Mt. Lebanon capitalizes on 4-error inning by Manheim Township in PIAA playoff win

Monday, June 5, 2023 | 8:59 PM

Eight miles was how far Mt. Lebanon traveled to reach Boyce Mayview Park, the site of Monday’s state playoff game.

That’s the perk for winning a WPIAL title.

In comparison, Mt. Lebanon’s opponent rode a bus more than four hours from Lancaster County, and that long journey surely played a part in Manheim Township’s disastrous start. Four errors, two walks, a hit batter and a passed ball let Mt. Lebanon score four times in the first inning without a hit.

Ultimately, that was all Mt. Lebanon needed for a 4-1 win in the first round of the PIAA Class 6A playoffs.

“We’re lucky we played 10 minutes away,” Mt. Lebanon coach Patt McCloskey said. “It was a very nice advantage. I’m not going to lie. It was a huge advantage.”

With the relaxed travel schedule, the Blue Devils took batting practice at home at 11 a.m. before traveling to the ballpark in neighboring Upper St. Clair for a 2 p.m. start.

McCloskey actually worried they’d arrive too early.

“They didn’t have school today and only a few kids had finals, so I said, ‘Let’s get down there and let’s get moving around,’” McCloskey said. “The kids were goofy. It was like teaching on a Friday, eighth period. They came here and played hacky sack in the outfield. And then when it was go time, they were focused.”

Mt. Lebanon starter Matt Delvaux scattered seven hits, walked none, hit two batters and struck out three in a complete-game victory. The start was his first since a WPIAL semifinal win 13 days earlier, but the senior right-hander was sharp.

“Pitching with the lead is the best feeling,” said Delvaux, who retired seven of the first eight batters, including one he picked off first base. “There’s no stress at all. You’ve got all of the confidence.”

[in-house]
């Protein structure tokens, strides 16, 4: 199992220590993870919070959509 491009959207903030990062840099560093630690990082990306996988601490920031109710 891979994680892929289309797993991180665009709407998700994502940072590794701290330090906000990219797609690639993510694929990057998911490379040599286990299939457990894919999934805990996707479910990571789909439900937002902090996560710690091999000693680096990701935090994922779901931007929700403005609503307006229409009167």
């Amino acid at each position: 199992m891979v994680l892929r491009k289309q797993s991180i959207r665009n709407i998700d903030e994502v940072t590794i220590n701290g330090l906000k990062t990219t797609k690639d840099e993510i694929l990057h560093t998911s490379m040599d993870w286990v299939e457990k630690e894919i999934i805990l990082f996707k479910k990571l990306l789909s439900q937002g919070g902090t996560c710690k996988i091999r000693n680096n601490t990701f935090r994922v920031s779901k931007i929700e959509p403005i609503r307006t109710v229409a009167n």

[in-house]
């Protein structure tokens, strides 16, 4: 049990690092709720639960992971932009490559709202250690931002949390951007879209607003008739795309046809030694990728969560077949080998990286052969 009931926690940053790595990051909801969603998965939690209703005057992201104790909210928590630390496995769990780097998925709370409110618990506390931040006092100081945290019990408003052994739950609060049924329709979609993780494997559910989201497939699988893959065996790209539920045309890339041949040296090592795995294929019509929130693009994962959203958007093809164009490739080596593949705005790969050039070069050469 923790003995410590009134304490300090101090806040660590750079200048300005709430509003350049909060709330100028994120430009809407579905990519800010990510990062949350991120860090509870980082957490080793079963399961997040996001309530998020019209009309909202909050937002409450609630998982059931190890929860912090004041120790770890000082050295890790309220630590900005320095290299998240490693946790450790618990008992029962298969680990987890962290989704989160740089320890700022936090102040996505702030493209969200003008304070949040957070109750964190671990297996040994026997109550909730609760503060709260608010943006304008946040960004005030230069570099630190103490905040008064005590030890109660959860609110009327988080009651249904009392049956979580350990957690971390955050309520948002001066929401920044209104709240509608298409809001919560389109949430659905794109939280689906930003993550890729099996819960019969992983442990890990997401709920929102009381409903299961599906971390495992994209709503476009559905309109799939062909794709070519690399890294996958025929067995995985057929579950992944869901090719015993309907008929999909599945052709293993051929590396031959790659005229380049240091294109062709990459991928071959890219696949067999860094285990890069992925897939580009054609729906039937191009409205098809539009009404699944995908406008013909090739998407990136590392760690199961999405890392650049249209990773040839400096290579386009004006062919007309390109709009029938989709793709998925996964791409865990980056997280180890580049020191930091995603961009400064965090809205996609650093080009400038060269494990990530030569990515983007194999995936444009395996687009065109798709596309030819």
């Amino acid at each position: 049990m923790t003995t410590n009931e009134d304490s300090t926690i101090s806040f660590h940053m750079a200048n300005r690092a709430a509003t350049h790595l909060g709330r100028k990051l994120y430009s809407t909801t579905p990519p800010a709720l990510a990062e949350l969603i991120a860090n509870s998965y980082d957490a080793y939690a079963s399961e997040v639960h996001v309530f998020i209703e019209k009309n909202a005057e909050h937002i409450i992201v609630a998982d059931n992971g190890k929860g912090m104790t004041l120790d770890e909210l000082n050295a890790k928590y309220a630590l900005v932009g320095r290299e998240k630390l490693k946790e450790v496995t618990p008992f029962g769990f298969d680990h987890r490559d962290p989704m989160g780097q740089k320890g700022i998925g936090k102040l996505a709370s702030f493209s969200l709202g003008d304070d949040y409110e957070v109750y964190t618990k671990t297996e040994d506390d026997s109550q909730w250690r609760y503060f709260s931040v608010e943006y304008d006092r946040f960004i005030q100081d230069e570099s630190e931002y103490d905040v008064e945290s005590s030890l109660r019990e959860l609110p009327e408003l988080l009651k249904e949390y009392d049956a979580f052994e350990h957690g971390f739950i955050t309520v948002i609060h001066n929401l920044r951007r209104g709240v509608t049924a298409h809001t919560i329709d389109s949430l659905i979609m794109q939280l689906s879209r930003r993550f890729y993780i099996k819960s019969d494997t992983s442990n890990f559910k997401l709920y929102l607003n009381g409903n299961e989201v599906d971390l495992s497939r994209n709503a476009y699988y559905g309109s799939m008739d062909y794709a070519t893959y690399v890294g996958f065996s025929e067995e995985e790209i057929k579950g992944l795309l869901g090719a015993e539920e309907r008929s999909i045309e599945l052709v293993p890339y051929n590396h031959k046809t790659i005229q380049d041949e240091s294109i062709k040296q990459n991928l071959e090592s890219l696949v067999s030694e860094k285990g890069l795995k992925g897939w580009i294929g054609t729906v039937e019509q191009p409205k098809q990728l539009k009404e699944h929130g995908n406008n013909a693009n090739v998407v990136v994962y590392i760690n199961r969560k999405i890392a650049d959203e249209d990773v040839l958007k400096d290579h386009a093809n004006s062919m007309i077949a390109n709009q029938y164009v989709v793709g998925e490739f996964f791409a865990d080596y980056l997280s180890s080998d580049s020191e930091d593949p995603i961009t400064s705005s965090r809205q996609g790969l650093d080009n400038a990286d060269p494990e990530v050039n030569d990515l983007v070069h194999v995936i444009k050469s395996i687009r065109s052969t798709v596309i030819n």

Delvaux allowed only one extra-base hit, and his Mt. Lebanon teammates played error-free defense behind him.

“When a team doesn’t make any errors and you give them runs, you’re going to have some trouble,” Manheim Township coach Matt Kirchoff said.

Mt. Lebanon (14-10) will face District 1 runner-up Spring-Ford (22-3) in a state quarterfinal Thursday at a site and time to be announced.

A year ago, Mt. Lebanon won a WPIAL title and lost in the first round of the state tournament. This time, McCloskey said, he saw a more determined Blue Devils roster.

“It’s a group that has definitely embraced the goal of a state championship,” McCloskey said. “Of all the times we’ve gone to the state playoffs … I’d say this is the most focused we’ve been.”

Manheim Township (14-11) was the third-place team from District 3. Kirchoff said the PIAA should rethink its current system that awards first-round home games to teams seeded higher on the bracket, but he wouldn’t blame the long trip for his team’s first-inning mistakes.

“We don’t worry about the travel,” he said. “We just want the opportunity to play, and that’s what we had today.”

Manheim Township right-hander Gavin Glass, a senior committed to Army, pitched a two-hitter with six strikeouts in the loss. Glass needed 35 pitches to earn the first three outs but bounced back with 11-, five-, 10-, 14 and nine-pitch innings.

But the Blue Streaks had trouble explaining their first-inning woes.

“Maybe a little nerves, maybe just trying to do a little too much,” Kirchoff said. “We’ve got a mix of young guys and some older guys. Our pitcher gave up two hits. When you throw a two-hitter, you probably deserve a little bit better luck.”

All four of Manheim Township’s errors occurred in the infield. Two were fielding miscues and two were offline throws.

Still, Mt. Lebanon played a part in causing those errors.

The Blue Devils tried to pressure their opponent by putting the ball in play and running the bases aggressively. Delvaux, Tyler Smith, Nolan Smith, Brock Stacy and Nate Girod all reached base in the first inning as Mt. Lebanon sent nine batters to the plate.

In that inning, the Blue Devils sure looked at home.

“We definitely had a huge advantage,” Delvaux said. “We’re 20 minutes away. They’re four hours, or whatever they are. That’s crazy.”

Chris Harlan is a TribLive reporter covering sports. He joined the Trib in 2009 after seven years as a reporter at the Beaver County Times. He can be reached at


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